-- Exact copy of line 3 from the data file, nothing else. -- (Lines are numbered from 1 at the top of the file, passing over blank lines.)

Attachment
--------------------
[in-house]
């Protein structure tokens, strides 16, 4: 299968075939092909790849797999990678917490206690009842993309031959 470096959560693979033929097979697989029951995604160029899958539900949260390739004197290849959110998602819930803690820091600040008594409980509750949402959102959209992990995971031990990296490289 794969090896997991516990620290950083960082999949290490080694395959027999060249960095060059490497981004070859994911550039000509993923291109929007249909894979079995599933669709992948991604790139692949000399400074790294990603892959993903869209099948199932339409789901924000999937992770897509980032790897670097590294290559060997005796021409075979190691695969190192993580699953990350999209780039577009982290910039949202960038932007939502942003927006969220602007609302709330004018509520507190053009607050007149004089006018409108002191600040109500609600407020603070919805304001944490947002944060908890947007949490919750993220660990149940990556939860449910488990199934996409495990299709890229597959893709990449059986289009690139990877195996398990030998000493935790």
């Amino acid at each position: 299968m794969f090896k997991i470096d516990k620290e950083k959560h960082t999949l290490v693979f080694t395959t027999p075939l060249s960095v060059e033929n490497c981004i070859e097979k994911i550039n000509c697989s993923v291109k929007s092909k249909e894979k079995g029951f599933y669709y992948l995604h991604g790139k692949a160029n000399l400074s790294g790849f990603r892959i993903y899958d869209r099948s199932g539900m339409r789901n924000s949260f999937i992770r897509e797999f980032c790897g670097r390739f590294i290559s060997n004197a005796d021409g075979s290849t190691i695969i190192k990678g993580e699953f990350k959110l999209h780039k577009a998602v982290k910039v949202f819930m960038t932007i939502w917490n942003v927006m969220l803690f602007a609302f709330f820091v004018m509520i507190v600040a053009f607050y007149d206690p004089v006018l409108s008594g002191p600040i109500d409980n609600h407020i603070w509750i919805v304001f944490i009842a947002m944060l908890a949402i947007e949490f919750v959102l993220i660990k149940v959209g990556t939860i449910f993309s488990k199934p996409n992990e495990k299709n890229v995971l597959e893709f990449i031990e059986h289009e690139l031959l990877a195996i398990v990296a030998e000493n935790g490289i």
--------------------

């Amino acid at each position: 299968m794969f090896k997991i470096d516990k620290e950083k959560h960082t999949l290490v693979f080694t395959t027999p075939l060249s960095v060059e033929n490497c981004i070859e097979k994911i550039n000509c697989s993923v291109k929007s092909k249909e894979k079995g029951f599933y669709y992948l995604h991604g790139k692949a160029n000399l400074s790294g790849f990603r892959i993903y899958d869209r099948s199932g539900m339409r789901n924000s949260f999937i992770r897509e797999f980032c790897g670097r390739f590294i290559s060997n004197a005796d021409g075979s290849t190691i695969i190192k990678g993580e699953f990350k959110l999209h780039k577009a998602v982290k910039v949202f819930m960038t932007i939502w917490n942003v927006m969220l803690f602007a609302f709330f820091v004018m509520i507190v600040a053009f607050y007149d206690p004089v006018l409108s008594g002191p600040i109500d409980n609600h407020i603070w509750i919805v304001f944490i009842a947002m944060l908890a949402i947007e949490f919750v959102l993220i660990k149940v959209g990556t939860i449910f993309s488990k199934p996409n992990e495990k299709n890229v995971l597959e893709f990449i031990e059986h289009e690139l031959l990877a195996i398990v990296a030998e000493n935790g490289i």